Before we go any further, we should establish it's the job of a college football coach to win games while developing young men, and everything else comes after. Producing NFL players is important because it matters to recruits, so I'd never suggest that churning out draft picks isn't part of the job description at the Power 5 level, but no college coach has ever gotten fired explicitly because his players didn't reach and/or last in the NFL.
All that said, these quotes aren't good for Art Briles, Gus Malzahn or anyone who attended their schools of offensive thought.
In an interview with NBC Sports Boston's Tom Curran, high-level quarterback trainer Jordan Palmer said the following:
"What people don’t realize is Jarrett had as far to go mentally in terms of what he knew about football between college and pro as anybody I ever worked with,” said Palmer on Tom Curran’s Patriots Talk Podcast. "People don’t know this. Art Briles’ offense (at Baylor, where Stidham started his college career)? Basically nothing in it would help you play in the NFL. The way you read defenses ... I’m not saying it wasn’t prolific ... but none of it translates.
"Gus Malzahn’s offense at Auburn (where Stidham spent one season before coming to New England) I think is even further from the NFL than Art Briles'. ... What they expect you to know at Auburn for offense is the furthest thing from NFL offenses. Then I think the Patriots offense is the most complex.
" ... The gap he had to make up was the most significant gap I’ve seen. Out of anybody I’ve trained for the NFL Draft -- and I’ve trained over 35 guys and 10 of them started as rookies, I do this every year -- I’ve never seen a gap like that."
The context here is Jordan Palmer, former UTEP quarterback and younger brother of Heisman winner and former No. 1 pick Carson Palmer, made his name at the NFL level by training other NFL QBs. Palmer counts Patrick Mahomes, Josh Allen, Deshaun Watson, Trevor Lawrence and Sam Darnold among his clients.
The client in particular Palmer is talking about above is Jarrett Stidham.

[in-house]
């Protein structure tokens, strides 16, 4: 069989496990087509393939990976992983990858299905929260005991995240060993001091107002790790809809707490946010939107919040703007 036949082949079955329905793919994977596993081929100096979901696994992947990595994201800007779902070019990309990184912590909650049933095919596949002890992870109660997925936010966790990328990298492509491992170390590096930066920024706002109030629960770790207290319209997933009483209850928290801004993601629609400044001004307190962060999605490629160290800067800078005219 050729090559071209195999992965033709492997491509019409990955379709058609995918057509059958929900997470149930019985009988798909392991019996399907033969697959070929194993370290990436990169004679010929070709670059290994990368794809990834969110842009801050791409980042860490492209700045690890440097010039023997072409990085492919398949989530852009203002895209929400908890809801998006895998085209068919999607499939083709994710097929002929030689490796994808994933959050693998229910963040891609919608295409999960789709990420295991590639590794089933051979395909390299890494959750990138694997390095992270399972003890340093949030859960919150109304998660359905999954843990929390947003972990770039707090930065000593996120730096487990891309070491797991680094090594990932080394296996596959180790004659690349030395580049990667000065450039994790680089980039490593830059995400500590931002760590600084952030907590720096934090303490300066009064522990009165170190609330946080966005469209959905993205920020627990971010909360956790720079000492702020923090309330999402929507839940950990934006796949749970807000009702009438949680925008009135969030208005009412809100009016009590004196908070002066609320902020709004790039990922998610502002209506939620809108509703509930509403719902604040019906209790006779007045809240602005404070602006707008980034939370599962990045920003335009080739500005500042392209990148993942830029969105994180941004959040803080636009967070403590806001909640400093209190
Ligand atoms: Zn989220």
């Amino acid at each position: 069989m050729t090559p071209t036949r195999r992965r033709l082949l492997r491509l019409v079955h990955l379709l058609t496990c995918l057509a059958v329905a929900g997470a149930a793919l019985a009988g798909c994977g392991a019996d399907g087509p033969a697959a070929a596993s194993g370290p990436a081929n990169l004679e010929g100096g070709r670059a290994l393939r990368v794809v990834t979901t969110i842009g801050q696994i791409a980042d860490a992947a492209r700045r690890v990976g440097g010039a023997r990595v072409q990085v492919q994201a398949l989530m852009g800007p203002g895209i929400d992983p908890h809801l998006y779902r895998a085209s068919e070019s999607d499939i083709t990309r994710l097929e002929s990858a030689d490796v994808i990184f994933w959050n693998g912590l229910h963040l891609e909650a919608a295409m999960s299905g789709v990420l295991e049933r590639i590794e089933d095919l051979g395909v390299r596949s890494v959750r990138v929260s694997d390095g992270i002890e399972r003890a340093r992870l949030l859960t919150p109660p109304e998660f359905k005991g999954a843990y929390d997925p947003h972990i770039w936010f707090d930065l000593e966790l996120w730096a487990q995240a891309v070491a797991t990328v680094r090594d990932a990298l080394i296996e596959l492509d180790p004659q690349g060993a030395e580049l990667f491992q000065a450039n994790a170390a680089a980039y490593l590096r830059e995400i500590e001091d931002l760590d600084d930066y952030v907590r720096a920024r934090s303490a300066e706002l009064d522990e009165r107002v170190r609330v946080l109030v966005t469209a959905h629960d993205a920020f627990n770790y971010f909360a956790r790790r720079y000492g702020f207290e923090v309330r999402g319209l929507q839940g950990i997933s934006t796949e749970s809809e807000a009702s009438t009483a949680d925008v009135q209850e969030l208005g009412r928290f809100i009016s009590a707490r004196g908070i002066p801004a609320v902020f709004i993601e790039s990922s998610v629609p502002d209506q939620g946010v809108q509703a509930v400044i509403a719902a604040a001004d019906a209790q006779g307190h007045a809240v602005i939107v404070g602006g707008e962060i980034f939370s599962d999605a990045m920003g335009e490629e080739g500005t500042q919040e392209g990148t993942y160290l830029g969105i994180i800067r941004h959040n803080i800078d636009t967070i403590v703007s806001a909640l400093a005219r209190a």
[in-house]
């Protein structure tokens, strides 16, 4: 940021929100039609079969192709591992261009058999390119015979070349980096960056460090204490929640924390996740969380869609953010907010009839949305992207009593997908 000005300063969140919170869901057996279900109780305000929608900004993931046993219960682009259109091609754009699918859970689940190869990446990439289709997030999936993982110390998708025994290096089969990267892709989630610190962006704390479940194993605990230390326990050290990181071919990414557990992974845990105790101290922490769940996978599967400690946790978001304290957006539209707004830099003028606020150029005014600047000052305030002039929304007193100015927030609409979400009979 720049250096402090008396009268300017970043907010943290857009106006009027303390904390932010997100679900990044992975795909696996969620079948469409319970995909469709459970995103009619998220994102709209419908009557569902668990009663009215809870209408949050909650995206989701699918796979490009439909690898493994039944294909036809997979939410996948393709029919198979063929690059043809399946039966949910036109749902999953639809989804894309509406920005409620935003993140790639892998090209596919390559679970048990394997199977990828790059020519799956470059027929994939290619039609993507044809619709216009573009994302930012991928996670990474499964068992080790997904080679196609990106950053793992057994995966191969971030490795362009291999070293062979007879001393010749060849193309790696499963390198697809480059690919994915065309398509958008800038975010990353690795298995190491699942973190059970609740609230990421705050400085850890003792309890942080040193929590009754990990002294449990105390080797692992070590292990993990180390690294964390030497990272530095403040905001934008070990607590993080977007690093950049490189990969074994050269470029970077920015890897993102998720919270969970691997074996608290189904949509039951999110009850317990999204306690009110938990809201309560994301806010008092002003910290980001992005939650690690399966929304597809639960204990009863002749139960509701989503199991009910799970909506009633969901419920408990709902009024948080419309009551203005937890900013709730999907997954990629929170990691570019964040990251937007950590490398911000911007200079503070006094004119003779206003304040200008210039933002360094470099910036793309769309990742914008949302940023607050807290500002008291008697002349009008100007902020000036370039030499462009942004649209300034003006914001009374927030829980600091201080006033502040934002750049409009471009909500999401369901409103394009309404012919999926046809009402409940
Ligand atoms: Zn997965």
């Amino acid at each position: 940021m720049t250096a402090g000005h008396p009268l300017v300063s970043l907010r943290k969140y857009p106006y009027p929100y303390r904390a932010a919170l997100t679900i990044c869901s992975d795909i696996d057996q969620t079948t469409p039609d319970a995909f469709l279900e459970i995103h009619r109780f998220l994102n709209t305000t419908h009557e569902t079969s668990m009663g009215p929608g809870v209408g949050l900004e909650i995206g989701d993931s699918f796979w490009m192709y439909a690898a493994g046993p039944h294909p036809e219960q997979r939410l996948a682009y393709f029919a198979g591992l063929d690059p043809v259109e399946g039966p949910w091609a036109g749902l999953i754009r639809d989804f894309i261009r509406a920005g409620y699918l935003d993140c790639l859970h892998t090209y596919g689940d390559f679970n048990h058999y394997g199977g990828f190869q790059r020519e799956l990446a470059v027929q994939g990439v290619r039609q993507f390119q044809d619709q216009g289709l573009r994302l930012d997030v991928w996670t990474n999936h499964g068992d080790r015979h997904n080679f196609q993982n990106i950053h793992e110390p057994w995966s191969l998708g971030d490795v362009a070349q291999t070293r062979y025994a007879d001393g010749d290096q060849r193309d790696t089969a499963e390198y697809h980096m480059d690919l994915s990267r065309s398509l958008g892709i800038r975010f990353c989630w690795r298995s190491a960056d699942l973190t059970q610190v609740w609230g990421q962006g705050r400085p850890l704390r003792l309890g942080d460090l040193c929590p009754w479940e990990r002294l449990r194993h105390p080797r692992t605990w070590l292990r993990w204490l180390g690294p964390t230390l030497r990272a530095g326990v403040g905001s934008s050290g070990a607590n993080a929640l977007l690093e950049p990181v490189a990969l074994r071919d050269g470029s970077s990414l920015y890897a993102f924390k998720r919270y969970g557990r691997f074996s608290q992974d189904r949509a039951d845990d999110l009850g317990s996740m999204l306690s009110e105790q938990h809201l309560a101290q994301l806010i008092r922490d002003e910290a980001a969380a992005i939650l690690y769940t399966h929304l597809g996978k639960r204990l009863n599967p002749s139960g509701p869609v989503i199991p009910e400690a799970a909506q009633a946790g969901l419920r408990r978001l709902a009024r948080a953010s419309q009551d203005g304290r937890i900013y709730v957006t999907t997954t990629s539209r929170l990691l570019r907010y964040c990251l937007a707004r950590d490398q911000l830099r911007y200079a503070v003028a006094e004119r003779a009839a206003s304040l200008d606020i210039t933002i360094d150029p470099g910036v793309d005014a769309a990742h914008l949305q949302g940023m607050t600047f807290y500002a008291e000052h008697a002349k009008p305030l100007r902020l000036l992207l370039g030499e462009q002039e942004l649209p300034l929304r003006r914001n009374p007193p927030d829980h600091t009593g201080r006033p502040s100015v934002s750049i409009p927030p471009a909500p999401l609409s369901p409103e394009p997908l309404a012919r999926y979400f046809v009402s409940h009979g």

A Stephenville, Texas native, Stidham originally committed to Kliff Kingsbury at Texas Tech before flipping to Baylor and former Stephenville head coach Art Briles late in the process. Injuries thrust Stidham into the starting lineup in his true freshman season of 2015, and that following spring is when everything blew up in Waco.
Stidham transferred to Auburn where, after sitting out the 2016 season, he instantly entered the starting lineup in 2017. It's fair to say Stidham is the best pure passer of the Malzahn era at Auburn, throwing for 3,158 yards on 8.5 an attempt en route to the 2017 SEC West crown, then following that up with 2,794 yards on 7.6 a throw in 2018.
A fourth round selection of the New England Patriots in 2019, Stidham threw four passes as a rookie behind Tom Brady, which was to be expected. With Brady gone in 2020, he hoisted all of 44 passes behind an oft injured and struggling Cam Newton. While that's an admittedly small sample size, Stidham didn't exactly dazzle with it: 22 completions for 256 yards with two touchdowns and three interceptions.
The Pats brought Newton back again for 2021, prompting questions about Stidham's preparedness.
The irony here is Stidham was reared in the same Malzahn offense that produced Newton, who, for all he is or is not in 2021, is still a player who won an NFL MVP and led the Panthers to the Super Bowl in 2015. So it's not accurate to say Malzahn produced zero NFL players. But the devil's advocate might say -- with a defensive end's size, a wide receiver's speed and a linebacker's strength -- God did as much or more to produce Cam Newton's NFL career than Malzahn.
And it's not accurate to say Briles produced zero NFL QBs, either. He turned Robert Griffin into the 2011 Heisman winner and the 2012 No. 2 pick. Griffin flamed out relatively quickly in Washington, for some reason that have nothing to do with Griffin (and therefore Briles, and therefore Stidham) and some that do.
After him, the next-best Briles NFL QB was... Bryce Petty, who lasted three season in the league?
It's a long, complicated story, with many factors beyond Stidham's preparedness and the relative faults of his college coaches. It's even more debatable how much Malzahn and the various Malzahn/Briles disciples (Kendal Briles, Philip Montgomery, Rhett Lashlee) should care.
But the quote's out there, and they'd be wise to prepare a response when it inevitably resurfaces on the recruiting trail.